Comments

I received an application fee waiver via LSAC, which encouraged me to apply. I don't recall any unique application questions or essays, but I did receive a scholarship offer with my admissions offer, which was nice.


Graduation Year

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5.0 of 5 stars
Date: 2011


Uppers

The majority of first year courses are taught in bigger sections. However, after those are completed, the remaining classes are smaller seminar types. The professors who teach these classes all have come from top level clerkships, and have the predicate professional experience to make their classes even more relevant.


Downers

This place is very much a community atmosphere. In my time at the law school I have not had a negative experience with staff, administration, students or professors.


Comments

I had to submit a personal statement, diversity essay, LSAT, and LSAC reports.


Graduation Year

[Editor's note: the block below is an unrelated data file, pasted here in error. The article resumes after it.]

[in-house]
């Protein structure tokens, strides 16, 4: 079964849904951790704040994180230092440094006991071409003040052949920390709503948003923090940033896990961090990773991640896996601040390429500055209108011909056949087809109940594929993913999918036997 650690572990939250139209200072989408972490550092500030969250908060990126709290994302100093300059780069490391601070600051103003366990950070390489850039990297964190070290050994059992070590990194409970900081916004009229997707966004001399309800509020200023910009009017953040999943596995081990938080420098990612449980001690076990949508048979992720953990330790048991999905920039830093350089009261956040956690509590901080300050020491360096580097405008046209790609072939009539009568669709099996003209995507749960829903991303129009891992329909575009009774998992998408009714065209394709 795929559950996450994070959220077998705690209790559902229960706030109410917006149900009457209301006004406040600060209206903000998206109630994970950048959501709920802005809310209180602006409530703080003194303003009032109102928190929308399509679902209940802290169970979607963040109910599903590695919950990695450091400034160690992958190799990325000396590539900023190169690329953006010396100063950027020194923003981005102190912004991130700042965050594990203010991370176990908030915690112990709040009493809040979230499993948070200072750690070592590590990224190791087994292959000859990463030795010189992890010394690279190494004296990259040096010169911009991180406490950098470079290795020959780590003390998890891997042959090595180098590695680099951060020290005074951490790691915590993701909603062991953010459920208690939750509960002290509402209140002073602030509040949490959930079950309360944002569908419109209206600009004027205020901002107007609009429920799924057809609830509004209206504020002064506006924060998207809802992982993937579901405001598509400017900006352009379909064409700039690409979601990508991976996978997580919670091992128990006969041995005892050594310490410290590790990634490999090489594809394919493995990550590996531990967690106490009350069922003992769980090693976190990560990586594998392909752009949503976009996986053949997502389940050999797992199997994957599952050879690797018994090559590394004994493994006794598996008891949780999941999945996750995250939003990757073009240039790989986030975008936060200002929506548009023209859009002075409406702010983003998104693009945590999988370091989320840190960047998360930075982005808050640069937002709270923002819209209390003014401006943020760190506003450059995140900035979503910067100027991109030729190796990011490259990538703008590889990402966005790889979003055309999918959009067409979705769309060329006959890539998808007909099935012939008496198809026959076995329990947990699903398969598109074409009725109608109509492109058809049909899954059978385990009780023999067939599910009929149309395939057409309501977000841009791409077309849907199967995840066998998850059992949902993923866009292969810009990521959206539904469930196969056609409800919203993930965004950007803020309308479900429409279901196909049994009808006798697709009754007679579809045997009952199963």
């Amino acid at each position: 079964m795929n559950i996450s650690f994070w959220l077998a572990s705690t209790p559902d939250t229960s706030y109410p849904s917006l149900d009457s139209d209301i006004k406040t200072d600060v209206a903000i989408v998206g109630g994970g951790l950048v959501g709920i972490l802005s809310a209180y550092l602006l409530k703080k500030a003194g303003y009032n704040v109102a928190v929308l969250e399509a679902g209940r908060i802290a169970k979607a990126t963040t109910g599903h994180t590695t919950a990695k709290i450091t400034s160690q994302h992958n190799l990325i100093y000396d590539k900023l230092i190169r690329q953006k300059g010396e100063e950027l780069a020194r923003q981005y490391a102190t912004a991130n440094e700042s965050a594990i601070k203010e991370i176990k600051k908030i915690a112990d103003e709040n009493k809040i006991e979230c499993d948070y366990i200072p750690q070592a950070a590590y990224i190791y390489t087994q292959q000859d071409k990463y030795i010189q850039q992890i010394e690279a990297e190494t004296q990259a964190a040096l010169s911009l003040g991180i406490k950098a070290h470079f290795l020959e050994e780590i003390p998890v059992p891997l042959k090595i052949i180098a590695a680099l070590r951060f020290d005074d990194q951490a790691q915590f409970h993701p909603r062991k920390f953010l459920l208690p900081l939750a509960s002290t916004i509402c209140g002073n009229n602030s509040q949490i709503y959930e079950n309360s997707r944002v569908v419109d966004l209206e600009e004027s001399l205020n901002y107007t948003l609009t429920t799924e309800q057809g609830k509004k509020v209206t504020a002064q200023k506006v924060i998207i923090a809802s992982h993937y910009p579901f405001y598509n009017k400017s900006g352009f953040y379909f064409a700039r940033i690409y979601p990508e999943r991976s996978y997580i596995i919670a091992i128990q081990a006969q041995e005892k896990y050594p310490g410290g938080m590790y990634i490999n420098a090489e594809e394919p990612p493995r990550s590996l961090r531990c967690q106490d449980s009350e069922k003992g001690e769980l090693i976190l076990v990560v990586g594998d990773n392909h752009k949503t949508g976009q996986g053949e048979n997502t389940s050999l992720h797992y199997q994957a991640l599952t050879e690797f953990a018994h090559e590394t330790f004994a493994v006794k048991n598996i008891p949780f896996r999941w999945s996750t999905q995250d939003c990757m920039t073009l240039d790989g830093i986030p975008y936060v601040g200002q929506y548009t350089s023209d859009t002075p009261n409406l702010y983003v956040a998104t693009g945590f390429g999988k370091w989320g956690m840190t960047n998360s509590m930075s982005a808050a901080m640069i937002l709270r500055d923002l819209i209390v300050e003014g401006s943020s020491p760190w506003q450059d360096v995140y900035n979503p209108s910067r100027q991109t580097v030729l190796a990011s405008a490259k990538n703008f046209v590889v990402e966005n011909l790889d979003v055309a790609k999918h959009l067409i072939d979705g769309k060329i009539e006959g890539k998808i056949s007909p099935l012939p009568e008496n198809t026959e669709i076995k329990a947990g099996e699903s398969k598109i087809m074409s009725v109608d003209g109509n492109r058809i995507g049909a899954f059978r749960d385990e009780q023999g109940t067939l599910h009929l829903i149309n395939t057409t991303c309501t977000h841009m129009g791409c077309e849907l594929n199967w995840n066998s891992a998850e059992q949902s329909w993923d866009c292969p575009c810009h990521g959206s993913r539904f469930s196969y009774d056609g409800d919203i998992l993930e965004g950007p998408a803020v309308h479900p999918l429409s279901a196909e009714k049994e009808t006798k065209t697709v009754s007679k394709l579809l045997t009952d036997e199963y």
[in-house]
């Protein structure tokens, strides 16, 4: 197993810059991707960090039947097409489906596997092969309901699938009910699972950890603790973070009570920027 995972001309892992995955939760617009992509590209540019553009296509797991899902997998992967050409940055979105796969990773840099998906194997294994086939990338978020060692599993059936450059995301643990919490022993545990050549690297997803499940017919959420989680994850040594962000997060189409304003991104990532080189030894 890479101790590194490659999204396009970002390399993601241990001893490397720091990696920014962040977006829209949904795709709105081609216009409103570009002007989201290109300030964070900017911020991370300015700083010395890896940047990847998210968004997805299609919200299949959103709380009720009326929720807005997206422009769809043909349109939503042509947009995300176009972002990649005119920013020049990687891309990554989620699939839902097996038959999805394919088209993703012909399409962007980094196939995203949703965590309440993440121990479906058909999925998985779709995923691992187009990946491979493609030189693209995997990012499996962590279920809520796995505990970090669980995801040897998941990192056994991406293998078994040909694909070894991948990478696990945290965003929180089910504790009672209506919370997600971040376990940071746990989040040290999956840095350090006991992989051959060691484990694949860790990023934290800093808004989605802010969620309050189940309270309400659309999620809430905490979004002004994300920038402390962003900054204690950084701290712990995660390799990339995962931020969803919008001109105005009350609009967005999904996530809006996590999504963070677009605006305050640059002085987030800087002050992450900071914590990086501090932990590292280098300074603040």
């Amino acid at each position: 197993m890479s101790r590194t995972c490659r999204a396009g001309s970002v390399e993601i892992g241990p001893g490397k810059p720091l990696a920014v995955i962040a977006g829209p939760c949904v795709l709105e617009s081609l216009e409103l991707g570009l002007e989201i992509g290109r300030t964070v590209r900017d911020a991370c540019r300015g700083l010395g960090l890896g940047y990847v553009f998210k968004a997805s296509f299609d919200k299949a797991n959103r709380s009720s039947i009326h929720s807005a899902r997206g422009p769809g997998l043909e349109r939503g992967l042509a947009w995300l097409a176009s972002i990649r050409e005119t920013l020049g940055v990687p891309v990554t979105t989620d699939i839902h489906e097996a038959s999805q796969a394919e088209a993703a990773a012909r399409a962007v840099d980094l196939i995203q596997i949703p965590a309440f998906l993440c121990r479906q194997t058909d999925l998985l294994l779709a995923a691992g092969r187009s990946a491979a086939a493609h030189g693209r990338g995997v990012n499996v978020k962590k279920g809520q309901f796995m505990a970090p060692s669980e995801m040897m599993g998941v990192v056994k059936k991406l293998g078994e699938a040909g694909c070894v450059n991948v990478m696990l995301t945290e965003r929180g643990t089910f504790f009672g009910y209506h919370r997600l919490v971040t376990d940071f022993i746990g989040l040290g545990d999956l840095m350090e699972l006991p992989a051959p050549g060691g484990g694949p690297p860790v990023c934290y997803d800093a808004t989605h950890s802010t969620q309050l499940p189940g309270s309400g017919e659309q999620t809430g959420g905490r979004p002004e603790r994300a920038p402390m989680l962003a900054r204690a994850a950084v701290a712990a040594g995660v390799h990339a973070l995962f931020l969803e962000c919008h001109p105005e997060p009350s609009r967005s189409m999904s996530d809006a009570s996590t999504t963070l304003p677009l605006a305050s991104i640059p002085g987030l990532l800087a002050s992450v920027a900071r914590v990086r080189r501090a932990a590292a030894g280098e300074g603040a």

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4.7 of 5 stars
Date: 2011


Uppers

Generally, the faculty is extremely accessible and committed to quality teaching. Also, the first-year legal writing program is outstanding: it is taught by experienced practitioners who, again, are committed to helping students develop their legal writing and research skills. Michigan still uses traditional letter grades on a fairly tough curve compared with other top schools.


Comments

I have no idea what the admissions process is.


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4.8 of 5 stars